A discussion of taste is one of the most difficult (and unrewarding) ones to have, for most people are unreflective about their likes. “I know what I like!” is supposed to end the discussion, followed up with “different strokes for different folks”.
Aesthetic immaturity is one of the reasons for a discrepancy in taste among people. Some have not developed their powers of discernment to approve the things that are excellent (Phil 1:9-11). A second reason is the sheer allure of sentimentalism in art. Christians who care about truth and care about truthful affections should care about the dangers of sentimentalism.
Art that trades in sentimentalism is sometimes called kitsch, for it cheapens the aesthetic experience by giving a shallow substitute. Milan Kundera, author of The Unbearable Lightness of Being, wrote this much-cited description of kitsch:
Kitsch causes two tears to flow in quick succession. The first tear says: how nice to see children running on the grass! The second tear says: How nice to be moved, together with all mankind, by children running on the grass! It is the second tear that makes kitsch kitsch.
When in the grip of sentimentalism, people are not moved by the beauty of the object, people are moved by how moved they are. They feel deeply the depth of their feelings; they fall in love with their love. The art becomes merely something used to obtain what seems to them a moving experience. The only way this is possible is when the qualities of the object perceived possess only superficial schemas of beauty that are instantly recognisable and provoke familiar emotions. Objects of true beauty resist this treatment; they insist on one’s submission to them; they insist on honest scrutiny. Roger Scruton:
Kitsch, the case of Disney reminds us, is not an excess of feeling but a deficiency. The world of kitsch is in a certain measure a heartless world, in which emotion is directed away from its proper target towards sugary stereotypes, permitting us to pay passing tribute to love and sorrow without the trouble of feeling them.
Sentimental art evades or trivialises evil, presenting a fiction of an unfallen present world, and so allows its viewers to wallow in pleasant feelings. The sentimentalist is emotionally self-indulgent, loving, grieving, hating, pitying, not for the sake of another, but for the sake of enjoying love, grief, hate, and pity. Sentimental art denies the need for sacrifice in approaching beauty, but in so doing deprives feeling of depth and reality.
Dorothy Sayers called such art “amusement art” and noted that what people get from it “is the enjoyment of the emotions which usually accompany experience without us having had the experience”. Nothing in such an aesthetic experience reveals people to themselves; it merely enhances and inflates an image of themselves as they fancy themselves to be.
Real art helps its participants to escape, not from reality itself but from their own unimaginative experience of it. They are returned more aware, more alive to the profundity of life in God’s world. Sentimental art simply gives pleasure with the illusion of true imagination. Its consumers do not escape to reality, for no reality is even depicted. The line between fantasy and reality is blurred.
Real art gives those who receive it a kind of objectification, in which they are able to see themselves in perspective. The self and the world are understood rightly. They see people as God sees them, with divine objectivity. Sentimental art is all-too human, and ultimately childish. Its consumers want pleasure without change, an escape from pain and ugliness without altering a thing within. And so they escape into non-existent worlds where they are already experiencing pleasure and existing as beautiful. Sentimental art turns its back on a world it has never known.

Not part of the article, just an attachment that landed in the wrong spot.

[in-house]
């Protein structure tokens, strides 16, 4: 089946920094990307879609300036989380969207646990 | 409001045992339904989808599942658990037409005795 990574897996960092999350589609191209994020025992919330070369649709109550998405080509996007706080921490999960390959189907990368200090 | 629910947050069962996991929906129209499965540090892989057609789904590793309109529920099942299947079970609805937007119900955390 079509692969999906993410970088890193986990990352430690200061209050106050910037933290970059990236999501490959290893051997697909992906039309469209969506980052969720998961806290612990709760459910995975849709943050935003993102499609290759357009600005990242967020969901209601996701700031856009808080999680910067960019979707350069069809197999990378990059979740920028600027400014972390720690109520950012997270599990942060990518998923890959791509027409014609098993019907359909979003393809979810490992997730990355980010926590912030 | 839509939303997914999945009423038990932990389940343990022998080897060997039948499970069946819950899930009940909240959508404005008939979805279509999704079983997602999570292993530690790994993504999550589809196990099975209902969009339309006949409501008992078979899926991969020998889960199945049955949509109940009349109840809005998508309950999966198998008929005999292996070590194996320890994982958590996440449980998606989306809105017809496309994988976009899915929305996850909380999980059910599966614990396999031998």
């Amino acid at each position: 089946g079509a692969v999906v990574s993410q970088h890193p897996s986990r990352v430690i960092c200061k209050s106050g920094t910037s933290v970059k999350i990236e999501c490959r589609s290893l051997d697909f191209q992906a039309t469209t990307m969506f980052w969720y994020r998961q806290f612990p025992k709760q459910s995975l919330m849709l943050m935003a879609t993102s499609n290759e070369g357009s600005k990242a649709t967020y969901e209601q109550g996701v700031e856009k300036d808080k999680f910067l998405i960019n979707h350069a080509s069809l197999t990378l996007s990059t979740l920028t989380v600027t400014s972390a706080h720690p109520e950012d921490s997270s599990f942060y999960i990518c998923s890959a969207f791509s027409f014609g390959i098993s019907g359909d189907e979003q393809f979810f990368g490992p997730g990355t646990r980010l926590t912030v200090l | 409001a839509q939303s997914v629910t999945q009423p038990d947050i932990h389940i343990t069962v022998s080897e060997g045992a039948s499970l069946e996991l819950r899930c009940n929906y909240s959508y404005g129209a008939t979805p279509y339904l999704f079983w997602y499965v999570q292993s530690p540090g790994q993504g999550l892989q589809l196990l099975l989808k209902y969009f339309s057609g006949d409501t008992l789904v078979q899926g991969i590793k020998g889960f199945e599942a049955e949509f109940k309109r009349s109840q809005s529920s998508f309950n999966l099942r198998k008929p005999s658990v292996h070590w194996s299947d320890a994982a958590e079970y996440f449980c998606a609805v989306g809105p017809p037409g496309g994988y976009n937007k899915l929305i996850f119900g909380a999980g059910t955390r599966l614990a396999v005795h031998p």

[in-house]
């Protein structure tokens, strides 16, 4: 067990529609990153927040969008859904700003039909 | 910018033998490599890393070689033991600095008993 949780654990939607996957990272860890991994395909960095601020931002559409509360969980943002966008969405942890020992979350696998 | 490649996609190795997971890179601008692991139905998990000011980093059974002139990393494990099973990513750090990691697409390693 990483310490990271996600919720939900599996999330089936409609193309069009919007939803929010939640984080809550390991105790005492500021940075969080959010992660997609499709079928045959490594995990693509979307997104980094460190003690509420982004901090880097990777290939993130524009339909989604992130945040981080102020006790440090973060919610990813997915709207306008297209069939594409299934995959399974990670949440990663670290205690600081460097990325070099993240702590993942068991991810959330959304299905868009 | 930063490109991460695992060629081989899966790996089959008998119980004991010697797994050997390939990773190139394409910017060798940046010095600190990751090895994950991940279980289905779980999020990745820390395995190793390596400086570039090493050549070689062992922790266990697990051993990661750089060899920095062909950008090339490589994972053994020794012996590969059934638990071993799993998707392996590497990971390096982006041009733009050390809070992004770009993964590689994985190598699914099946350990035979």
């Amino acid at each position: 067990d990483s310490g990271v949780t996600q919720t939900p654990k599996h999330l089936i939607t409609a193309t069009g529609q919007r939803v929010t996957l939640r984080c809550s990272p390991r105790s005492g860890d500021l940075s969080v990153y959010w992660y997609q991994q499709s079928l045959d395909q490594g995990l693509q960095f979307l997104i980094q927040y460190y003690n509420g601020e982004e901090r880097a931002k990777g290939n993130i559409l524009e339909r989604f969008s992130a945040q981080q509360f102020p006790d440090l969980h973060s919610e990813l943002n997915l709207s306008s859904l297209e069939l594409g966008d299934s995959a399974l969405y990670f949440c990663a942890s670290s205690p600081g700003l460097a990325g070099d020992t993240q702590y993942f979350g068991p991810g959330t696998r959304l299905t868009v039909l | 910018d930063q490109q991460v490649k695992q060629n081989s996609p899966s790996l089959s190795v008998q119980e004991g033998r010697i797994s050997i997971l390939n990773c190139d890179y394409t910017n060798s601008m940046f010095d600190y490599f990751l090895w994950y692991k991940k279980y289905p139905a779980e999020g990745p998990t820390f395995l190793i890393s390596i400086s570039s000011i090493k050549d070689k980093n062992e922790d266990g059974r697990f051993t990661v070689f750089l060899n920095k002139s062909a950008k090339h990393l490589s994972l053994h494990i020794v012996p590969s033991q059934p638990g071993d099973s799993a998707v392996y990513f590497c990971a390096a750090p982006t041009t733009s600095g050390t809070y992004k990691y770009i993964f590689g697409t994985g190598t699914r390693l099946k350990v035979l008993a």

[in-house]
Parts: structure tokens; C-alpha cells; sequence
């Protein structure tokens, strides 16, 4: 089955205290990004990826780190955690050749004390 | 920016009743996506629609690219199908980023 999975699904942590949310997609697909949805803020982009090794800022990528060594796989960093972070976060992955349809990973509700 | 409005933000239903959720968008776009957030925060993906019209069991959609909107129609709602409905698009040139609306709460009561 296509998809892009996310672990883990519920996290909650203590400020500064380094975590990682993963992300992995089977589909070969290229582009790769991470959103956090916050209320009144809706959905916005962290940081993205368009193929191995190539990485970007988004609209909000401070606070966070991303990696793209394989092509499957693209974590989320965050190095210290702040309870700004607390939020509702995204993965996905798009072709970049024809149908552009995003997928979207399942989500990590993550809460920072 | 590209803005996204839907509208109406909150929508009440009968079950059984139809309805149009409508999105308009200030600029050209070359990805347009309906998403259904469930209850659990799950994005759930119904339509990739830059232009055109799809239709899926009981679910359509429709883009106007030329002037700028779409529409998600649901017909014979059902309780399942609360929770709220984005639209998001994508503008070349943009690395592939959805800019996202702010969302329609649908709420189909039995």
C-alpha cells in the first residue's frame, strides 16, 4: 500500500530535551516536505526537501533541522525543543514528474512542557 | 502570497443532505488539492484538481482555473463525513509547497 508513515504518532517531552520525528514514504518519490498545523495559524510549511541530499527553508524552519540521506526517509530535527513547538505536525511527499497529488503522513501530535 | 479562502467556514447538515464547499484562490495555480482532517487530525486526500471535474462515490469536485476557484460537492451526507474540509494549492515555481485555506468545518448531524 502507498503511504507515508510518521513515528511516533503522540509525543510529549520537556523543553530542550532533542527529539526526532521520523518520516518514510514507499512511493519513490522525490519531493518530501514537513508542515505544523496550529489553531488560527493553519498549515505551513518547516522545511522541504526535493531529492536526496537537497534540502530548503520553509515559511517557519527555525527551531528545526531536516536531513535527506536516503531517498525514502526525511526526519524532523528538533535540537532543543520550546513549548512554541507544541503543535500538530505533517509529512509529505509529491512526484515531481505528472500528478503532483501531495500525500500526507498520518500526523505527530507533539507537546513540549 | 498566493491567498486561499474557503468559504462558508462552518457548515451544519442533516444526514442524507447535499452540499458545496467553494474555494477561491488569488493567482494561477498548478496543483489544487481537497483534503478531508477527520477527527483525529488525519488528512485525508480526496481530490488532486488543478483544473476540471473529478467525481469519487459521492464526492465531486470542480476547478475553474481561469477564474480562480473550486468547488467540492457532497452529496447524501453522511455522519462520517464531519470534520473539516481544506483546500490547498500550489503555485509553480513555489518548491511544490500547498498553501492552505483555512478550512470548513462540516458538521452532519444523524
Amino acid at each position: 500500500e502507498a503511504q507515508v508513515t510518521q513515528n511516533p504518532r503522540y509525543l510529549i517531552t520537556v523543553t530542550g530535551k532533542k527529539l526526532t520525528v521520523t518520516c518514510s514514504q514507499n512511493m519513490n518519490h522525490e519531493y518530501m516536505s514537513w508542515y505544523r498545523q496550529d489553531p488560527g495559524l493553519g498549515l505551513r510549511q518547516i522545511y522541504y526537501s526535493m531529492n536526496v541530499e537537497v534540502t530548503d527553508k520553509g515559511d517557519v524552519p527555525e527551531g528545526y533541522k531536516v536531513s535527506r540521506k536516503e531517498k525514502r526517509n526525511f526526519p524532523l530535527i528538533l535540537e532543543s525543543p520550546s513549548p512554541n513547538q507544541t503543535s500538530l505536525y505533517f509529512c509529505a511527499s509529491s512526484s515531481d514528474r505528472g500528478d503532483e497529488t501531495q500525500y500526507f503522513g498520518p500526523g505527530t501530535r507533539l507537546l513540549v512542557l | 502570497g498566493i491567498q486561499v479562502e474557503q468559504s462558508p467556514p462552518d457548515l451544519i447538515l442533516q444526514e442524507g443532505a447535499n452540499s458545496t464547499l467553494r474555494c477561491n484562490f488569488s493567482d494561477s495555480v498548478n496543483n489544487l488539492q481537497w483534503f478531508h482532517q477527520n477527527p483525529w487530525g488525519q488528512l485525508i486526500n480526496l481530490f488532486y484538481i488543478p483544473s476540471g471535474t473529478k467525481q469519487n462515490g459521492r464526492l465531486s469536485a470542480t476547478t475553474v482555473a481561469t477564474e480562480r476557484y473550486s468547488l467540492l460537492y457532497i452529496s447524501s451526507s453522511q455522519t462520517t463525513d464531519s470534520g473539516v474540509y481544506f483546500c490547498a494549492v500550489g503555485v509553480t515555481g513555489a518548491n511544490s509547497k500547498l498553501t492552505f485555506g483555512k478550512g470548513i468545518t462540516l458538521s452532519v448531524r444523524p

The problem is not the symbolism in sentimental art, for all art makes use of the symbolic. Instead, sentimental art attractively packages the world by glossing and varnishing it. It prettifies, delighting with sound, shape and colour in overpoweringly sweet doses. The escape comes through shutting out the reality, and then envisaging a world in which its consumers are the heroes, the overcomers, the desired lovers, the powerful, beautiful people. It is a world of man’s own making, where everything is selected and placed in one’s own interest. Defects are polished and characters flattened, lest they evoke pity instead of soothing sentimentality. One quickly recognises the stereotypes and fills them with the feelings one knows he or she is supposed to have.
For this reason, sentimentality is a form of art hostile to what Christianity purports to teach: a denial of self, so as to worship the glory of Another. Richard Harries goes as far as saying that “Kitsch, in whatever form, is an enemy of the Christian faith and must be exposed as such”. Kitsch is not only an aesthetic failure, but a moral and spiritual failure, too. Christ’s beauty is not a sentimental prettiness, and therefore sentimental art has the potential of leading into idolatry. Scruton similarly claims that kitsch is not primarily an artistic phenomenon, but a disease of faith.
Differences in taste are explained not only by differing levels of aesthetic maturity, but by the human propensity to prefer what is easy, familiar, and flattering. Here the difference is not mere preference, but whether art will be used selfishly or sacrificially, whether it will be an act of learning or an act of narcissism, whether it will be a childish encounter with ourselves or a receptive encounter with reality. Since Scripture describes man’s propensity for self-deception, and his inclination towards self-worship, it is no surprise that sentimental art is popular and that unreflective people consider it their preference.